One problem I see is how have these been marketed to the community. How many people ( drivers and potential riders) know these are bike lanes? Could Kennewick do more to encourage the community to take simple trips by bike? Sure they could but it’s nice to see any effort at all in these realm. Kennewick’s bike lanes also have some of the problems they do here in Portland. The lanes end without warning and at or near trouble intersections. Some of the lanes are narrow and feel more like a gutter than a full bike lane (maybe they are since it’s not marked). And lastly people park in the bike lanes just as they do here in Portland.

I am happy Kennewick is making any effort since it is the most car centric of the three. With some education riding could be viable here.


Pasco has more foot and bike traffic than Kennewick but little city wide has been done beside the continuation of the beautiful path along the Columbia river. In most of the older part of town or East Pasco as it is called there are many side streets and traffic is fairly calm which makes it easier to negotiate.

West Pasco is a nearly different city entirely. Clusters of fenced off subdivisions with a sprawling shopping area in the middle makes West Pasco very difficult to to ride in for any real tasks.


Richland is easily the most bike friendly city of the three. Although Richland has few bike lanes they have marked bike routes on lower traffic streets. The older core if Richland stretching towards WSU Tri-Cities and Hanford is easy to travel trough with a path along the river opening up to parks and residential neighborhood and lower traffic streets make Richland more easily ride-able than Pasco or Kennewick. They also have a path that runs along the by-pass highway on the other side of town.

Richland like Pasco also has an area of sprawling growth to the Southeast of the city. This area had many problems in common with West Pasco but the hilly-in is also a deterrent to many would be cyclists.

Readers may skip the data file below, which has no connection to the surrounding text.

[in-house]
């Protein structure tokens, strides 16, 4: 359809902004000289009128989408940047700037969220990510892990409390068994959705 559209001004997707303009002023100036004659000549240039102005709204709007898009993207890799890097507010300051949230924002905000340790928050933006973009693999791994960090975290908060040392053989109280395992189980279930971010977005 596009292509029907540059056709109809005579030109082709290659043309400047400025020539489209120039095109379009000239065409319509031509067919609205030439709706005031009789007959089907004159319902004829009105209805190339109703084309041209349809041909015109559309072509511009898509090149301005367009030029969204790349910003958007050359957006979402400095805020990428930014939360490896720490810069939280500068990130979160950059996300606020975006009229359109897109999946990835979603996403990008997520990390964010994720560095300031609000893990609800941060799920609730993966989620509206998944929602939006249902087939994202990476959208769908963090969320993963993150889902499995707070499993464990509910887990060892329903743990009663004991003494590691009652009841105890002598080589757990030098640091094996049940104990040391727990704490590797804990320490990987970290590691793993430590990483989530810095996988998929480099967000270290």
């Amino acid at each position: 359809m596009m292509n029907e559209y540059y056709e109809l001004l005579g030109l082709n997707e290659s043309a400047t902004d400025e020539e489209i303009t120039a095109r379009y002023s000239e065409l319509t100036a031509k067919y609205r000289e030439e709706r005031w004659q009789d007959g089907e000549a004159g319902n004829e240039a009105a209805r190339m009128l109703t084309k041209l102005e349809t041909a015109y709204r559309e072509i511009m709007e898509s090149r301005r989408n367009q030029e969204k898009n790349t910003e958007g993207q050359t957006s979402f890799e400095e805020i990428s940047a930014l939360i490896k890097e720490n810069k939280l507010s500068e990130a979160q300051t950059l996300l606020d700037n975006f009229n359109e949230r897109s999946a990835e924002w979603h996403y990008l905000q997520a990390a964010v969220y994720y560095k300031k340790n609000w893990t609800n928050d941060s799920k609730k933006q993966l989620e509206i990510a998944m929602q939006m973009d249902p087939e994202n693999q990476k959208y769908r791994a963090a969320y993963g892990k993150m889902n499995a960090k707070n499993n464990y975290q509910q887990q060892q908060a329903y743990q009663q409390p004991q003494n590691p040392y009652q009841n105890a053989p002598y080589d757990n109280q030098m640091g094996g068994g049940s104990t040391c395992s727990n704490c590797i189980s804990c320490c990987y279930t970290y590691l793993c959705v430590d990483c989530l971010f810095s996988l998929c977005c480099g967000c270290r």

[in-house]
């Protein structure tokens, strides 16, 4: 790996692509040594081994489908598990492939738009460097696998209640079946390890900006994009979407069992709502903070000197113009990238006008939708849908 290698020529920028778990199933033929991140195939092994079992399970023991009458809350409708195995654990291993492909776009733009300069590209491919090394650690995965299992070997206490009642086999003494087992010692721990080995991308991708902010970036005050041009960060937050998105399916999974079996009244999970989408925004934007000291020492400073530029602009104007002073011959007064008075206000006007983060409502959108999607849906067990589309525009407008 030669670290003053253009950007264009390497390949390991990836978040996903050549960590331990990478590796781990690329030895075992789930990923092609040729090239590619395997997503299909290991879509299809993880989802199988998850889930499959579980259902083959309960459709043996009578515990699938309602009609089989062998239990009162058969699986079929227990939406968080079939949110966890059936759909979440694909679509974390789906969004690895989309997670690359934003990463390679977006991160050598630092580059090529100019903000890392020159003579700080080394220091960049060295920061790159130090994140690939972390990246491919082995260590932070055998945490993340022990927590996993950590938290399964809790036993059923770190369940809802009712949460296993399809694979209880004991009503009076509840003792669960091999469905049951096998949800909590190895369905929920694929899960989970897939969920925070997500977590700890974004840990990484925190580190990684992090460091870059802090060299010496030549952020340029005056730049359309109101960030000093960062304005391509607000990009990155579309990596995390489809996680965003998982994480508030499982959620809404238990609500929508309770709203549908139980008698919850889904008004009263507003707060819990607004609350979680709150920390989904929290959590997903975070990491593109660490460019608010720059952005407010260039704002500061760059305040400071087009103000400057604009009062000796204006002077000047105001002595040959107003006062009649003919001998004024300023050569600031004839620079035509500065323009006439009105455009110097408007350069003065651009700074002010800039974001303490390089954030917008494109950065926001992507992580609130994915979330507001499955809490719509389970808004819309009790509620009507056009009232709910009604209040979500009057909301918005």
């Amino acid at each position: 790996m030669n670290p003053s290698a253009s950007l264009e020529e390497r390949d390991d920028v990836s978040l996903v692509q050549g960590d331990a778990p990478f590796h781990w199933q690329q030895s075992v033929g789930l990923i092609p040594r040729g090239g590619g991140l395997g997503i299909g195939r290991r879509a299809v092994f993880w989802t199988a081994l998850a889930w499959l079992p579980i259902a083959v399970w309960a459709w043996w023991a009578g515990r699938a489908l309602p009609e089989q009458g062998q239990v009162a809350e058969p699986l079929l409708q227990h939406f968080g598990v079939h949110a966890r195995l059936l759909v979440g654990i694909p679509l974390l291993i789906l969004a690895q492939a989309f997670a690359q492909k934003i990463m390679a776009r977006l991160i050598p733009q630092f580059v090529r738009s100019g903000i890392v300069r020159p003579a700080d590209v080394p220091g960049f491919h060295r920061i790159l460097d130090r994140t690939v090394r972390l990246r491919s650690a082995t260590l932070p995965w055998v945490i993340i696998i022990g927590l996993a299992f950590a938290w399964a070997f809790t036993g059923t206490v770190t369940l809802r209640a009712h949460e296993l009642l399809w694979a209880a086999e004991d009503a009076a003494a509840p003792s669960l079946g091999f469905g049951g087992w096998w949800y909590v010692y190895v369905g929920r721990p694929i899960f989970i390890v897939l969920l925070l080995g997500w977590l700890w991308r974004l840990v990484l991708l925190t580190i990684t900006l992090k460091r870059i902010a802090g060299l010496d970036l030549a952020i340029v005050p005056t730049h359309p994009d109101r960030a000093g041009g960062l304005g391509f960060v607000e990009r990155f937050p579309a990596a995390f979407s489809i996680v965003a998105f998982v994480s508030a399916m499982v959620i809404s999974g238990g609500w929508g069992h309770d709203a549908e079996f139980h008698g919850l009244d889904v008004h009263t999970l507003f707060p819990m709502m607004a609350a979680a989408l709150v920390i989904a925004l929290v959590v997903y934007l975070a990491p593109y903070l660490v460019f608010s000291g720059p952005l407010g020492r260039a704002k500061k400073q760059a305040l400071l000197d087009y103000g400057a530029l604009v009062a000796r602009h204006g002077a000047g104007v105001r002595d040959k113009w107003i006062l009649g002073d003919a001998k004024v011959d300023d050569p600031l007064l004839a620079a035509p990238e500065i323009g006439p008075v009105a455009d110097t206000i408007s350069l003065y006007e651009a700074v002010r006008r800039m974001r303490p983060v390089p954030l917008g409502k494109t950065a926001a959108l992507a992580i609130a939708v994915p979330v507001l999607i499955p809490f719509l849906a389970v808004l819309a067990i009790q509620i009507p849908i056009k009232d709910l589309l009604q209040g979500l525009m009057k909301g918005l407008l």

Click here for the bike love review of the Tri-Cities where I talk about bike shops, clubs and where to get a bike map!

Puncture Vines and other things that arn’t funny at 25 degrees.

26 Nov

Well after several days with my family I decided to get go for a ride down by the Columbia river in Richland Washington.  I was excited even though it was terribly cold.  Basically I wanted to kick the butt of the girl I was about four years ago.  I headed out and was working my way towards WSU Tri-Cities when I got a flat tire.  If there is one thing Yakima and the Tri-Cities have in common for cyclist it’s goat heads,  I got about five miles out when it happened a flat rear wheel.  After I built a new wheel we skimped on the tire, I was afraid of this a friend of mine had gotten four flats in Portland with the same tire.  I had been considering replacing it but it seemed perfectly good.  but after that I walked to the closest open bike shop and got a new kevlar tire.  Lesson learned:  always have strong tubes and tires when riding in Eastern Washington and perhaps use that green goo as well.  If anyone has even told you any different they have never ridden here.

Proud of your home town.

18 Nov

I am gearing up to head home for thanksgiving.  I’ll be done with school on Tuesday and off to the Tri-Cities by Wednesday.  I was debating which bike to bring, did I want to catch up with my desert mountain biking (the snakes are now hibernating) or did I want to conker rides that once frustrated me on my road bike.  After discussing it with and old friend and former Tri-Citian I opted to bring both.  In true form I decided to critique the Tri-Cities riding experience as I recently did with yakima (1), (2).  I have seen added bike lanes and other things of that nature and now I find out they are trying for a League of American Cyclists “Bike Friendly Community” status.  I feel shocked and very proud.  I can’t wait to tell you about the possible improvements later but for now I am off to work.